Thirty-year Debt5 mins 416 5 mins 416
Tears welling up in his eyes, the boy once again searched his pockets but could not find the two ten paise coins which he was sure, was there when he entered the restaurant and ordered for a masala dosa.
He cast a nervous glance at the approaching bearded waiter and became more nervous.
The waiter, who stood six feet tall, loomed over the ten-year-old and said in his booming metallic voice; “You do not have the money, right?”
In answer, the boy shook his head in the negative.
“I know your type.” Continued the brass voice, “you come here to eat and then tell lies. Now you would be telling me a lie that you had the money but lost it.”
For the first time, the boy stood erect – all of his four feet and two inches – looked into the eyes of the bearded man and replied. “I don’t tell lies. I did have the money and it appears to have fallen down somewhere.” The boy showed the damaged half pant pocket by pulling it out.
The waiter looked once at the young boy standing erect and without another word, removed two ten paise coins from his pocket and gave it to the boy, indicating him to pay the bill at the counter, and went inside.
Bangalore city has changed beyond imagination in the last thirty years and where small roads meandered throughout the city, large well-managed roads carried huge number of vehicles. Big multi-storied buildings paraded on either side of the road while metro trains chugged along about 20 meters above ground and millions of cosmopolitan crowds thronged the city speaking different languages.
Though I had visited the city many times in the past 30 years, I had never stayed for more than 2 or 3 days and somehow, could not visit this part of the city at all.
I went through the same road several times trying to trace the hotel but couldn’t locate it as there were hordes of roadside vegetable, fruit and flower vendors who had occupied the footpath obscuring the view of the buildings beyond.
Finally I traced the hotel by smelling it; as the aroma of masala dosa was floating in the air!
I waited a while to get inside as there was larger than the usual crowd and I thought the hotel would have gone through unrecognizable changes in the last thirty years, but the furniture and even the colour on the walls were all same!
I looked around and the crowd was relishing the hotel’s specialty, masala dosa and many of them had ordered more than one as it took some time to prepare.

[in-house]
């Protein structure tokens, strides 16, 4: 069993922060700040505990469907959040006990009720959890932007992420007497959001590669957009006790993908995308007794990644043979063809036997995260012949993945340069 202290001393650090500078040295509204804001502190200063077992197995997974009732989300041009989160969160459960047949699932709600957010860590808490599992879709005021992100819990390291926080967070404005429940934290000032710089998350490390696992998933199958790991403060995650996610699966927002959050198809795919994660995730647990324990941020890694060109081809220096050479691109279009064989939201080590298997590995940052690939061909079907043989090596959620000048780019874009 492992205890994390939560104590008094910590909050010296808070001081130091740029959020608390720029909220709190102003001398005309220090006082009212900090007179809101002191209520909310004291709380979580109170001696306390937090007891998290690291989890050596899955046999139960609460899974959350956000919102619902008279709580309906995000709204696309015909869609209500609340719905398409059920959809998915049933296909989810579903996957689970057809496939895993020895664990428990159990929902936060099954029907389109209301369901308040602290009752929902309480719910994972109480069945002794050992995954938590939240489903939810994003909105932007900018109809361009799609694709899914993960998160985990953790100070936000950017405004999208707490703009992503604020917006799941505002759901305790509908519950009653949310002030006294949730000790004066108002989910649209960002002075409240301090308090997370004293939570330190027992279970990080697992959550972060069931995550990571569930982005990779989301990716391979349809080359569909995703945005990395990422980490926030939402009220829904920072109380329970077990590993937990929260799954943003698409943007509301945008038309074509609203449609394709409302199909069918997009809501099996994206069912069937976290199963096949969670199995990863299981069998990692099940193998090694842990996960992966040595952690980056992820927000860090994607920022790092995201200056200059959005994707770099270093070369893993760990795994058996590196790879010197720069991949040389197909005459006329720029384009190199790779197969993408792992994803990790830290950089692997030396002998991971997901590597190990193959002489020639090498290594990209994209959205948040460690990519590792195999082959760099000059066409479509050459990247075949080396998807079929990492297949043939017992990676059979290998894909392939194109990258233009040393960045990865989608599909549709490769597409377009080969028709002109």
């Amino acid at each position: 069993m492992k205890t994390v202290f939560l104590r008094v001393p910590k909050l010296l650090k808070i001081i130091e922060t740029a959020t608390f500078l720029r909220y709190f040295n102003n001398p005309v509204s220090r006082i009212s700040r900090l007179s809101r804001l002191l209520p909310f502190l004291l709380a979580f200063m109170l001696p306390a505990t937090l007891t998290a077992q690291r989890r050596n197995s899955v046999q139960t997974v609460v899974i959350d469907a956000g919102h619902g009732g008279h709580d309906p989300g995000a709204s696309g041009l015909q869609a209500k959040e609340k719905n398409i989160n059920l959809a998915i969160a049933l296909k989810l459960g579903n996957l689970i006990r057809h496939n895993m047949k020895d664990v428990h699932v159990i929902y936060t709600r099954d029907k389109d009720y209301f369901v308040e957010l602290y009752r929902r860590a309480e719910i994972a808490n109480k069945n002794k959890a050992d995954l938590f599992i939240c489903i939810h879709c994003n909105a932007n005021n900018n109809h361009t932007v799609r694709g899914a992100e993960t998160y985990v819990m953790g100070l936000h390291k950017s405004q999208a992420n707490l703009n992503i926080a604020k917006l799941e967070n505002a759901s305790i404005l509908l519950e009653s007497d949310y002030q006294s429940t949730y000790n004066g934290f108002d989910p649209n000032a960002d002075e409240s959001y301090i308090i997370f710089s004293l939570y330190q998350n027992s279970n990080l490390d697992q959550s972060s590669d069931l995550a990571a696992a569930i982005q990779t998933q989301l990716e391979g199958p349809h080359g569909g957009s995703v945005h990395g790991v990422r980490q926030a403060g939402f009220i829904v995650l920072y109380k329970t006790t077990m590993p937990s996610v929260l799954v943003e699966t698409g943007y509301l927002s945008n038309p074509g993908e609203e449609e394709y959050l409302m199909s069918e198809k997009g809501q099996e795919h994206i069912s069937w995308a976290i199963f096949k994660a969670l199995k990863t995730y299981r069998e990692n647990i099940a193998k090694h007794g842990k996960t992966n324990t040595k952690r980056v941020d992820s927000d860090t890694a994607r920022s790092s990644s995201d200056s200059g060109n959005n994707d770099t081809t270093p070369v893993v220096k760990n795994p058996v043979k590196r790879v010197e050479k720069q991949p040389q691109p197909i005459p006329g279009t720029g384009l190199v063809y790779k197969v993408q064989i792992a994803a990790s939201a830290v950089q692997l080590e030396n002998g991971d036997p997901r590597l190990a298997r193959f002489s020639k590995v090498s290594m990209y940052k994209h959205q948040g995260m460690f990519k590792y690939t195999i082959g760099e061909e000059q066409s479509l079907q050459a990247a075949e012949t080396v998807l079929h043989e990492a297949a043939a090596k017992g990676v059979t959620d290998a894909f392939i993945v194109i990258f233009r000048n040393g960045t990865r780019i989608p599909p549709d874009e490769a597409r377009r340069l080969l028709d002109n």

Expectedly, I ordered a masala dosa and savouring the taste, cast a glance around and searched for the man with the beard; but he was not to be seen. What if that man was a waiter and has left the job, I wondered?
Once I finished relishing the masala dosa, it was time for me to pay the bill. Instead of paying it to the waiter who stood by the table expectantly, I just gave him a tip and took the bill and stood in front of the man sitting on the cashier’s place.
The man sitting on ‘galla’ – as the cashier’s place is called locally – appeared to be of my age and bore sketchy resemblance to the face my eyes desperately searched in vain!
I removed money from my purse and was ready to pay the bill when I saw him!
Behind the cashier, a garlanded photo-frame showed the picture of a man in his sixties. Obviously, he looked much older than I remembered him to be, but the unmistakable glint in his eyes and the bearded chin were enough to trigger my memory and provide confirmation that he was indeed, the man I was looking!
When the cashier looked up at me expectantly, as I was not paying the bill but was staring behind him, I startled him by asking him, “do you know, how much did a masala dosa cost, thirty years ago?”
The cashier almost jumped up from his seat as I startled him by asking him a question, while he was expecting me to pay the bill.
He scratched his head and said, “Sir, I think it was around 25 or 30 paisa?”
“It was 20 paise!” I said smilingly and put a 500 rupee note in front of him and startled him again.
The cashier looked at the 500 rupees note and looked up at my face questioningly.
“I owe him 20 paise,” I said smilingly indicting the photograph and confused the cashier once again.
To his quizzical look, I told him the story that happened thirty years ago and it was my turn to get surprised when he politely pushed the 500 rupees note towards me and refused to take the money even for the present bill, saying “How can I take the money from you, sir? You have come to our hotel after a gap of 30 years!”
“I have no intention of paying back the 20 paisa I owe him.” I said, pushing the money in his direction once again before continuing, “simply because, it would be an insult if I pay either 20 paisa or its equivalent in today’s value. But you must take money for today’s bill. I am sure he would approve.” I said nodding my head in the direction of the photograph.
What about the masala dosa?
Well, it tasted as splendid as it did thirty years ago!